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Topical Sermon Outlines: Self-Discipline PDF


About This Topical Sermon Outline on Self-Discipline

Discipline! Who needs it! It's one of those things that's so hard to put into practice, that it's almost like the very word itself is a swear word.

Unfortunately, there is nothing in life of real value that can be achieved or developed without self-discipline.

So what does it mean to be disciplined? What sorts of things is it needed for? We take a look at this very challenging subject in this sermon outline.

ILLUS - When I was a kid, I would have thought that it would have been really cool if, when I got home from school, my mother said something like: "Son, I'm giving you two choices. Pick one. You can either do your homework, clean your bedroom, mow the lawn, and weed the garden. Or you can have a nice big piece of chocolate cake, and then go out to play.

What would you have chosen?

I reckon most of us would go for the chocolate cake and playtime any day.

Because there's one thing that is very rare in any child.

Most people avoid it, most people need more of it, most people don't have a lot of it.

The lack of this quality is why so many fail to achieve their goals in life and don't fulfil their life's potential.

What is it that is so rare, and yet so necessary?

Personal self-discipline.

Gal 5:22-23 But the fruit of the Spirit is love, joy, peace, longsuffering, kindness, goodness, faithfulness, (23) gentleness, self-control...

Self-discipline is all about self-control.

Discipline Is Necessary For:

1. Study

ILLUS - Take music as an example of study. Wouldn't it be great if when you practised all your scales, all your friends gathered round and said, "Whoa, that is really cool, man. Play that again."?

Then you'd be really motivated to do it.

But nobody says that when you play scales, so learning an instrument is hard work.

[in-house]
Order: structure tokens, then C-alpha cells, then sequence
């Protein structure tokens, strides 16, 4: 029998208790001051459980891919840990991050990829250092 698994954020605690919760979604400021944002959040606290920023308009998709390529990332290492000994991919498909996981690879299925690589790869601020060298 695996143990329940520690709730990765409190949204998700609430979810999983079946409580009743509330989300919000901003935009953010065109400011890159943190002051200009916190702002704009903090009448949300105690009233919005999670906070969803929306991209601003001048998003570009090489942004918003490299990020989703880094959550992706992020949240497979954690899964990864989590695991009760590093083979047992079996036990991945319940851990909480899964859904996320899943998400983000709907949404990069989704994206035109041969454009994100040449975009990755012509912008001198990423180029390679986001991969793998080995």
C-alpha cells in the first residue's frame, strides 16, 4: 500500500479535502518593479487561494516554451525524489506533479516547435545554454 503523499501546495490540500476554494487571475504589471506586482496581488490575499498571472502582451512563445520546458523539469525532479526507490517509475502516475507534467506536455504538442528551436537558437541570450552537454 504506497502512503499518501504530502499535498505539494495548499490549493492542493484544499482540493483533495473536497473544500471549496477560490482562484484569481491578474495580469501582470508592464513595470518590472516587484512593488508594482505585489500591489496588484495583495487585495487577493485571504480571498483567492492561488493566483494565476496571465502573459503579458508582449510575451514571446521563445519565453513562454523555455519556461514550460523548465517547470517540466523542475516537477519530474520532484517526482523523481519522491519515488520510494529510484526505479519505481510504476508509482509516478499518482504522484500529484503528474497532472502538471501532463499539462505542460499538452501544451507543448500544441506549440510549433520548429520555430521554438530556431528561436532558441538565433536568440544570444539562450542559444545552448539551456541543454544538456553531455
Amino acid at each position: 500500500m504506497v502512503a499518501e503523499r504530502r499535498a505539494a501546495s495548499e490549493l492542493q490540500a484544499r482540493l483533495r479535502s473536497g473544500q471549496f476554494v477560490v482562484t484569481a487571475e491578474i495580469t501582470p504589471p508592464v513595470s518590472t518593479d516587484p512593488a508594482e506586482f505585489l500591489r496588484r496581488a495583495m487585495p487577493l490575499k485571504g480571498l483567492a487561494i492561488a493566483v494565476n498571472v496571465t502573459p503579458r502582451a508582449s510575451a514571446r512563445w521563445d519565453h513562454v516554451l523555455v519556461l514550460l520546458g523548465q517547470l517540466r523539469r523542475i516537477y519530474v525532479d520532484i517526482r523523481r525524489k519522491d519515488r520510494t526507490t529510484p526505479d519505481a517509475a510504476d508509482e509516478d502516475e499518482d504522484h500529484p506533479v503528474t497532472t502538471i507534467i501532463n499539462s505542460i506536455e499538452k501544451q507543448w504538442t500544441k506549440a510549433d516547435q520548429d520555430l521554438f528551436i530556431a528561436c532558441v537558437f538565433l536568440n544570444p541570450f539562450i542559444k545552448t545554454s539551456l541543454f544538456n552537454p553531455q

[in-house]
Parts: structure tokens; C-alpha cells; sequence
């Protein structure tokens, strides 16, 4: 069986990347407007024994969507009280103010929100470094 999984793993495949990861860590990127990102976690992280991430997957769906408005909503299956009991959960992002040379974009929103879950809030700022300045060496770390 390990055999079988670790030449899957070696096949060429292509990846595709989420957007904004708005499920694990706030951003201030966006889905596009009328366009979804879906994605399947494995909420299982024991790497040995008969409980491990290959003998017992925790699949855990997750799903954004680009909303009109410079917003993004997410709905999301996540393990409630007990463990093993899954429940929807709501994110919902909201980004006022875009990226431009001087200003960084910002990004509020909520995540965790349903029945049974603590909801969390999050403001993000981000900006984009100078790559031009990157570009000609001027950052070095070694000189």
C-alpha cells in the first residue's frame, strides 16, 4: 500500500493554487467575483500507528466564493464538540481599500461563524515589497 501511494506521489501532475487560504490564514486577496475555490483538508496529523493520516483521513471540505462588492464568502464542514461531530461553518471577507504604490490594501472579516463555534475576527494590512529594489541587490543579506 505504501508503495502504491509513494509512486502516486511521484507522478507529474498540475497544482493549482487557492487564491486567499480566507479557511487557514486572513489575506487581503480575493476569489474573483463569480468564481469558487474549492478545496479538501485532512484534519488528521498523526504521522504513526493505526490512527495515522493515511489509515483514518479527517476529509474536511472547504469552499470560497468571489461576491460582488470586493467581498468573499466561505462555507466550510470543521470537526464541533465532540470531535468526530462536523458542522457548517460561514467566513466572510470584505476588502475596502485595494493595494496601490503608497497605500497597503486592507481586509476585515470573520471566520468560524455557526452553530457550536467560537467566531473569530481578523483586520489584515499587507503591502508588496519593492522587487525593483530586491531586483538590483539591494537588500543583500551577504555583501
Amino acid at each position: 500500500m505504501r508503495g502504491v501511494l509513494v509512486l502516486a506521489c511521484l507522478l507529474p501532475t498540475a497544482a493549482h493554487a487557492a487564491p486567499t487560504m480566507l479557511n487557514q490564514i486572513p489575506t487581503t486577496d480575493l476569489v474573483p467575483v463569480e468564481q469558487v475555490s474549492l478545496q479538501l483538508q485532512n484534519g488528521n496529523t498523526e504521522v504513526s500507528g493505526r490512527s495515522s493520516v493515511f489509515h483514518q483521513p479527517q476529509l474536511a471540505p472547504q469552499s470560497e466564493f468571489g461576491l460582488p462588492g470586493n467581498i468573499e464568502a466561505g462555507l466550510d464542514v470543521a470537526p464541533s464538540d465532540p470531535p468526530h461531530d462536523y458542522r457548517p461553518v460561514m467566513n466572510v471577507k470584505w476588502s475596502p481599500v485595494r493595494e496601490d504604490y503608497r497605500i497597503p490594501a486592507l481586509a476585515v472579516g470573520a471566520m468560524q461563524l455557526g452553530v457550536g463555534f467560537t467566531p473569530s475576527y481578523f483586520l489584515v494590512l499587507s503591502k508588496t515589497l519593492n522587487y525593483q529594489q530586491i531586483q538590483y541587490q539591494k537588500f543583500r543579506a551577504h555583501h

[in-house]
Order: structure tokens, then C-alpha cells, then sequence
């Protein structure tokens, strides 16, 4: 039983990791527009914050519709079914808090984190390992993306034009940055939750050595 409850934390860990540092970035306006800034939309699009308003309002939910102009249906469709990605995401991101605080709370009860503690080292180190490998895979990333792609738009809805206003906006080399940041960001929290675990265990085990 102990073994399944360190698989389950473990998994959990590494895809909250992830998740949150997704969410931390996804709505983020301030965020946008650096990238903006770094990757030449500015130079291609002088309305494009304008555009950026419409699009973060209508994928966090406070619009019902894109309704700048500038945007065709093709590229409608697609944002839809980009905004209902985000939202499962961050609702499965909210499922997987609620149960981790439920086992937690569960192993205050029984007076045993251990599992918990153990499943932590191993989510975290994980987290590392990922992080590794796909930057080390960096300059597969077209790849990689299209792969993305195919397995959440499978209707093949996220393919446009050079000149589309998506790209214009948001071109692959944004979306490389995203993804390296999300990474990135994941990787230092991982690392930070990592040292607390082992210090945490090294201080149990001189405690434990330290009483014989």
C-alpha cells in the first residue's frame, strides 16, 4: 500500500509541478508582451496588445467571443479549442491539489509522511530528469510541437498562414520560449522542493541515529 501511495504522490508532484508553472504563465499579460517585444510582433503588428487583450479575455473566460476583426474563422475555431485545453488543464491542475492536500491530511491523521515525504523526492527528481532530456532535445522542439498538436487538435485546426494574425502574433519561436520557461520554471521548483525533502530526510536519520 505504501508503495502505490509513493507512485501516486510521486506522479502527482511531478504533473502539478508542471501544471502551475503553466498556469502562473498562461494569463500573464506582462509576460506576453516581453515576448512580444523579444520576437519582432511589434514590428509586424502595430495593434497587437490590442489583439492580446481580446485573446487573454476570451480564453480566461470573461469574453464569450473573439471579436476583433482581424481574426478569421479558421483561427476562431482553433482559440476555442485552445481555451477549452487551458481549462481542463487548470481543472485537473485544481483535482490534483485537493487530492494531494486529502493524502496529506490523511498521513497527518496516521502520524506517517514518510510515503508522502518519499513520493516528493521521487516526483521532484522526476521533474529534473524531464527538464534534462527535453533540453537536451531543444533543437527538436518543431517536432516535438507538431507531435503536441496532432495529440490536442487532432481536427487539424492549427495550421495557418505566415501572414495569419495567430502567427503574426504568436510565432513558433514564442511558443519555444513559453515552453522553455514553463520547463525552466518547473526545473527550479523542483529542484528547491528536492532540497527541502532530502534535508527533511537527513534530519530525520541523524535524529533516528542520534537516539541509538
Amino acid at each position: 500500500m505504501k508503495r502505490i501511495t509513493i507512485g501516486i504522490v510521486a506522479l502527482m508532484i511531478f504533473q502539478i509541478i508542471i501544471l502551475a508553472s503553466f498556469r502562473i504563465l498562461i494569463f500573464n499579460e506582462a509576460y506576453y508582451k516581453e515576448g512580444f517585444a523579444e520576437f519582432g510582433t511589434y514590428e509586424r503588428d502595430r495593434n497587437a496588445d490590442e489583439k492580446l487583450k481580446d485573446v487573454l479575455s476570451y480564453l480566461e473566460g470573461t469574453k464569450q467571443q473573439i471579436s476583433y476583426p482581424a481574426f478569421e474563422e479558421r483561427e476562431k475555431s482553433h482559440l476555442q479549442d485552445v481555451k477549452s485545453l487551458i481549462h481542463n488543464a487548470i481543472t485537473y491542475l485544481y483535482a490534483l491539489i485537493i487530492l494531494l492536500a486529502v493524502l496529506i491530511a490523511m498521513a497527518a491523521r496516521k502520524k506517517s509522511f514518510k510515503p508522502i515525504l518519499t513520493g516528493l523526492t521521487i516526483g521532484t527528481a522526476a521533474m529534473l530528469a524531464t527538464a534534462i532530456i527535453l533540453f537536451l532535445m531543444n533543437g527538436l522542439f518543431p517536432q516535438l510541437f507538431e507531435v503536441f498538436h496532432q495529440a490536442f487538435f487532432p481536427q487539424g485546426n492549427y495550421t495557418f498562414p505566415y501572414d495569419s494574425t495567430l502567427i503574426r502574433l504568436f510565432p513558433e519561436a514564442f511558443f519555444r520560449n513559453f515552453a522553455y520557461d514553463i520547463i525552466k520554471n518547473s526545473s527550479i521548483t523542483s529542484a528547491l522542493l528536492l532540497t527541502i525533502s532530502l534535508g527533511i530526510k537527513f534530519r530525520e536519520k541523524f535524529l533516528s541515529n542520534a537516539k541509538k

This is true for any area of study.

That's why discipline is essential.

2. Finances

Shops bank (literally) on people's lack of self-control.

ILLUS - You're walking through the shopping centre, minding your own business, and you see the absolute best outfit in a shop window. You have this conversation going on inside your head: "I've got to pay the electricity bill." "But it looks pretty amazing." "Nah, the electricity is more important." "But just take a little look." So you go inside and you hear a voice, "May I help you with anything?" Here's a question: What is the job of the person who asked you that? To sell you something. "It's okay," you say. "I was just looking at that outfit in the window." (That's right, you were just looking. But that's how Eve lost it too. She was just looking.) "You'd look great in that!" says the shop assistant. And before you know it, you're trying it on. Five minutes later, you're walking out the door with it.


Apparently, only 8% of Australians ever achieve financial independence. And yet, in Australia, that's a goal that the majority of people could easily reach.

But the Australian philosophy is: "She'll be right."

But the state of our finances has often got a lot to do with self-discipline.

3. Health & Fitness

ILLUS - I would love to be able to tell you that every morning when my alarm goes off, I say, "Ah, another beautiful new day. Good morning, my sweet. It's time for our morning bliss - our exercise." Reality: The alarm goes off. "Stupid alarm. Who keeps setting that thing?" "You do." "You ready for our exercise?" "If I have to."

It's hard work, and I'd rather sleep another ½ hour or so.

But you can't maintain good health and fitness without good personal discipline.

You've got to exercise regularly, and watch your diet.

That's not easy to do - unless you're self-discipline.